JAMES DOUGLAS WILLIE, SR. A/K/A JAMES DOUGLAS WILLIE A/K/A SOUTH MEMPHIS, APPELLANT
STATE OF MISSISSIPPI, APPELLEE
OF JUDGMENT: 09/15/2016.
FROM WHICH APPEALED: TUNICA COUNTY CIRCUIT COURT, TRIAL
JUDGE: HON. ALBERT B. SMITH III.
ATTORNEY FOR APPELLANT: OFFICE OF STATE PUBLIC DEFENDER BY:
JUSTIN TAYLOR COOK.
ATTORNEY FOR APPELLEE: OFFICE OF THE ATTORNEY GENERAL BY:
LISA L. BLOUNT.
DISTRICT ATTORNEY: BRENDA FAY MITCHELL.
LEE, C.J., BARNES AND WESTBROOKS, JJ.
James Willie Sr. was convicted of murder, possession of a
firearm by a felon, and possession of a stolen firearm. For
the murder conviction, the Tunica County Circuit Court
sentenced him to life imprisonment in the custody of the
Mississippi Department of Corrections (MDOC). He was
sentenced to ten years for possession of a firearm by a
felon, with the sentence to run consecutively to his life
sentence. For possession of a stolen firearm, the court
sentenced Willie to five years, which was to run
consecutively to the other sentences.
Willie filed a motion for a judgment notwithstanding the
verdict (JNOV) or, in the alternative, for a new trial,
alleging that the court erred in "allowing the
State['s] witness Bryon McIntire to be qualified and
testify as an expert witness in the area of firearms and
toolmark identification." The court denied his motion.
On appeal, Willie renews his claim concerning McIntire's
expert testimony. Finding no error, we affirm.
AND PROCEDURAL HISTORY
On May 11, 2012, Lori Ann Carswell was found dead near her
car on Highway 713 in Tunica County. The cause of death was a
distant gunshot wound to the head. Law enforcement recovered
a shell casing a few feet from her vehicle. On May 15, the
Tunica County Sheriff's Department received information
linking Willie to Carswell's murder. It obtained a search
warrant for Willie's apartment and a maroon Equinox SUV
belonging to Willie's girlfriend, Latoya Lewis. A
9-millimeter handgun was found in the SUV's glove
compartment, and a loaded magazine with nine rounds was
located above the sun visor. It was later determined that the
gun was stolen a month previously from a home in Coahoma
County. The gun was sent to the Mississippi Crime Laboratory
for ballistics testing.
Law enforcement officers interviewed Willie on May 15. He
told them he had bought the gun in Memphis on May 9 for
protection and had taken it to Arkansas with him. His
girlfriend, Lewis, initially told the sheriff's
department that she, Willie, and their children had been in
Arkansas that weekend and were in Memphis at the time of the
murder. Several hours later, she changed her story, saying
they had returned to Tunica from Arkansas late on May 10. She
had been asleep in the SUV but awoke to see Willie flagging
down a vehicle. The woman driving the car pulled over, and
Willie pulled a gun on the woman. Lewis then heard a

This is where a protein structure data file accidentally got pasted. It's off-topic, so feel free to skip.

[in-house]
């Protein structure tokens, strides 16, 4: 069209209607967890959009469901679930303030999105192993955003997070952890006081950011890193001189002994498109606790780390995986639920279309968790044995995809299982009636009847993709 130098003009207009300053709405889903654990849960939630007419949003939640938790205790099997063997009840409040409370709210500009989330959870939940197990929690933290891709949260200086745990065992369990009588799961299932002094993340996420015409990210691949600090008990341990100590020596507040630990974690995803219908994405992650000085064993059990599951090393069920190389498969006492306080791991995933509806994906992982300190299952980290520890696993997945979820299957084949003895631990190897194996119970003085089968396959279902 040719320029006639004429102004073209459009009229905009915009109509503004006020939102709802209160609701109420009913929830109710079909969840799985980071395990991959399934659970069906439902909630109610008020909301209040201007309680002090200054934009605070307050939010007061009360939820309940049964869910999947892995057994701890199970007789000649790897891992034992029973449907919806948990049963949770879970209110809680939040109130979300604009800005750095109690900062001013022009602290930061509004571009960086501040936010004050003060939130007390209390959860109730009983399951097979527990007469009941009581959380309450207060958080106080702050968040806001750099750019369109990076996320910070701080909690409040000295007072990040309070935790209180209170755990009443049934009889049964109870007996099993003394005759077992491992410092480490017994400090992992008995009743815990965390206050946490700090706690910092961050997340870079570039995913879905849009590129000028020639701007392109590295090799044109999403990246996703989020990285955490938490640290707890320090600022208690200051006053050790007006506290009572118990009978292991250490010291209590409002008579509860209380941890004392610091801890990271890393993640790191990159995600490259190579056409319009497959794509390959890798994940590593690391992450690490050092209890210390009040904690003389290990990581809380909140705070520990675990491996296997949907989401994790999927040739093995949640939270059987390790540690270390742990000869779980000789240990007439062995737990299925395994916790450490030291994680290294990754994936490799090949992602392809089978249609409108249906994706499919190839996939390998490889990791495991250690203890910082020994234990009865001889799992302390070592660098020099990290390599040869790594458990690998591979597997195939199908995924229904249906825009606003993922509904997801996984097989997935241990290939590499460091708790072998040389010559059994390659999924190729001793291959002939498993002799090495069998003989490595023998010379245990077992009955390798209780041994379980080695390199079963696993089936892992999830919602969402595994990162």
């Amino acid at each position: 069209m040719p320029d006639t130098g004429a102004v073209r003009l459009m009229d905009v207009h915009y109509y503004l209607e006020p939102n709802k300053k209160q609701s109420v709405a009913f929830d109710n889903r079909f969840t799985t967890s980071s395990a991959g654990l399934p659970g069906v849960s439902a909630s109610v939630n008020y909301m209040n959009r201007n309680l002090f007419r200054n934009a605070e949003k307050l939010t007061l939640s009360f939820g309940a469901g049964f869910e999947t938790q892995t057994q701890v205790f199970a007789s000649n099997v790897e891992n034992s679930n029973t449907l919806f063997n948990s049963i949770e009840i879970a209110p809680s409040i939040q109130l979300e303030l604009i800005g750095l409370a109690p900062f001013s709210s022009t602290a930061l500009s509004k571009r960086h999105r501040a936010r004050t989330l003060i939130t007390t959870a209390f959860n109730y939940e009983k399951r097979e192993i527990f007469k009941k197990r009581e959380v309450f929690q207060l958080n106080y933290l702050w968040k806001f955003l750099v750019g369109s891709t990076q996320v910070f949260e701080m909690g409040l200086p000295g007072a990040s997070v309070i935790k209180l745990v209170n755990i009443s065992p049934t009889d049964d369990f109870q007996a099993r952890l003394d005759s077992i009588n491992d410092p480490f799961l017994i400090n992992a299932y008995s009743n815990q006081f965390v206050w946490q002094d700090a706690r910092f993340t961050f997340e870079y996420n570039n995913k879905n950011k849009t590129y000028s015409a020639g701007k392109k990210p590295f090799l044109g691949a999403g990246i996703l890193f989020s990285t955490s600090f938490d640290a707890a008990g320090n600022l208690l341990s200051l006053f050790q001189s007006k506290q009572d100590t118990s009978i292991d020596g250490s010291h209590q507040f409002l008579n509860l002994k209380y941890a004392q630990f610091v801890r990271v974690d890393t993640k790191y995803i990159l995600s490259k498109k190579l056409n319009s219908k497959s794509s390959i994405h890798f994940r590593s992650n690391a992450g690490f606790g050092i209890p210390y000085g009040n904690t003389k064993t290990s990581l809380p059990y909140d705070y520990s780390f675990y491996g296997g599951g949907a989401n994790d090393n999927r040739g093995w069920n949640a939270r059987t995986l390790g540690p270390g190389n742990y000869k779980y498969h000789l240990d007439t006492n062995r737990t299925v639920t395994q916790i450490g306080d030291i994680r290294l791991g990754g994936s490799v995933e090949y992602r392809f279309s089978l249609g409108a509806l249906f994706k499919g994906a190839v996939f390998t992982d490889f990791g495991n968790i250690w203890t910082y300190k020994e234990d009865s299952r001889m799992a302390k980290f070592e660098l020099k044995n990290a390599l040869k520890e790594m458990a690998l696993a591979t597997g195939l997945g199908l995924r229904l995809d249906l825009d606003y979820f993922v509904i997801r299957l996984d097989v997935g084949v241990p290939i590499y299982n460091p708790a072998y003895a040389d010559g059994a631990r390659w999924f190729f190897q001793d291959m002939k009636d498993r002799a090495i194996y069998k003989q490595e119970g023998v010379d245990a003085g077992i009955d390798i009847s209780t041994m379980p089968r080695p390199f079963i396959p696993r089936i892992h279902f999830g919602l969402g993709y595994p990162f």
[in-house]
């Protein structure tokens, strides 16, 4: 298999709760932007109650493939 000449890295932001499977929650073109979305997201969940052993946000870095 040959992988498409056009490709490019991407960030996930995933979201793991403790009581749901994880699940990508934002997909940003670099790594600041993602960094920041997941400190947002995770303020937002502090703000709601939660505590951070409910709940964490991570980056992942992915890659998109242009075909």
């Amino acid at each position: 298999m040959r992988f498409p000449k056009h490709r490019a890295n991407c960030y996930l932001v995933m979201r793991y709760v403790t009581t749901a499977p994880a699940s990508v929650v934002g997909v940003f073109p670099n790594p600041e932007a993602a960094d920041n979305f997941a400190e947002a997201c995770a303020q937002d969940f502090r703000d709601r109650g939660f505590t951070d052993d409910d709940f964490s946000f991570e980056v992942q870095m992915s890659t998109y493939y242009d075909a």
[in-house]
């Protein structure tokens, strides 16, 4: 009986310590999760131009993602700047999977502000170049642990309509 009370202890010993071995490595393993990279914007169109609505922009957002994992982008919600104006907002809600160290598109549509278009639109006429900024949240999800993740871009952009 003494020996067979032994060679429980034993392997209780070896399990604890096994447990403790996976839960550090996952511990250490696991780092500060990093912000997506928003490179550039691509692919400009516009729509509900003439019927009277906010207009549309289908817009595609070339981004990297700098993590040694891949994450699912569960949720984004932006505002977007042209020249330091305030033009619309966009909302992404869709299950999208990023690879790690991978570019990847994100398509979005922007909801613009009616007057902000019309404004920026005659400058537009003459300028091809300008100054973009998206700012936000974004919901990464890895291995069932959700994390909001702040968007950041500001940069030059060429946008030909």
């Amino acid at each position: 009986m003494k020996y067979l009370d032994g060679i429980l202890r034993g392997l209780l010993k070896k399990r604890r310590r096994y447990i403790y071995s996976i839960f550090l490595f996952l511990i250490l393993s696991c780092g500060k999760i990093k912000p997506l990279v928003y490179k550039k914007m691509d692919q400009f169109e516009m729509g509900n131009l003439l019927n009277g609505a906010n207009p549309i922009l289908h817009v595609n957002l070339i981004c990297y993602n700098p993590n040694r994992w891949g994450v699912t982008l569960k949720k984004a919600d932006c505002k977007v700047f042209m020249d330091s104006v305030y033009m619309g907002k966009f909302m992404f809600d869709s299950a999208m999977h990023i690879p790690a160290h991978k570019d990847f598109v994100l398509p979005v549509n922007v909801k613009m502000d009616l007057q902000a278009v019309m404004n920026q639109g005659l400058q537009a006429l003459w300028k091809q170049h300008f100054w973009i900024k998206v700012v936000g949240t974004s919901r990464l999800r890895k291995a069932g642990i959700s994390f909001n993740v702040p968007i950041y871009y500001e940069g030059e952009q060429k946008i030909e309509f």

"pow." When Willie returned to the SUV, he told her
not to say anything or he would kill her.
On August 13, 2012, a Tunica County grand jury indicted
Willie of Count I, deliberate-design murder; Count II,
possession of a firearm by a felon; Count III, aggravated
assault; Count IV, kidnapping; Count V, rape; and Count VI,
possession of a stolen firearm. Willie moved to sever Counts
III-V as those counts involved a separate set of
circumstances, and the trial court granted the motion. A jury
trial was held September 6-8, 2016, on Counts I, II, and
The State offered McIntire "as an expert in the field of
toolmarking and firearm examination." Although defense
counsel objected to his testimony, claiming it failed to meet
the Daubert standard,  the trial court ruled that
McIntire was qualified as an expert in firearm and toolmark
identification and allowed his testimony. McIntire
testified that based on a "reasonable degree of
scientific certainty," the shell casing found at the
murder scene was fired from the 9-millimeter found in
Lewis testified, reiterating that she had seen Willie flag
down a car, get out of the car to speak to a woman, and she
heard a "pow." On cross-examination, Lewis admitted
that she gave inconsistent statements, but she said Willie
had asked her to lie for him. Although he had originally told
investigators he bought the gun on May 9, Willie testified at
trial that he bought the gun "off the streets" in
Memphis on May 13. Willie admitted that he had a prior
conviction for house burglary and knew he was not allowed to
possess a firearm, but he denied killing Carswell. When asked
about Lewis's testimony, Willie stated that she was mad
at him for sleeping with her coworkers.
Willie was convicted on all three counts. The trial court
sentenced him to life imprisonment in the custody of the MDOC
for Count I; ten years for Count II, to run consecutively to
his life sentence in Count I; and five years for Count VI, to
run consecutively to the other sentences. Willie filed a
motion for a JNOV or, in the alternative, for a new trial,
which the trial court denied.
Willie argues on appeal that the court abused its discretion
in qualifying McIntire as an expert and in admitting his
At trial, defense counsel objected to the qualification of
McIntire as an expert. The trial court overruled the
objection, finding: "[B]ased on the witness's
experience and training, which was adequate and standard, I
think, across the state, with regard to our forensic
scientists with the sub[-]specialty of toolmark
identification and firearm examination, I also find he has .
. . utilized reliable methods that are standard in
practice." On appeal, Willie argues that the trial court
erred in qualifying McIntire as an expert witness and in
allowing him to testify that the casing found at the murder
scene matched the gun recovered in Willie's possession.
He claims McIntire's testimony was conclusory, and the
scientific methods used by the expert were
"questionable," particularly noting McIntire's
failure to provide a ...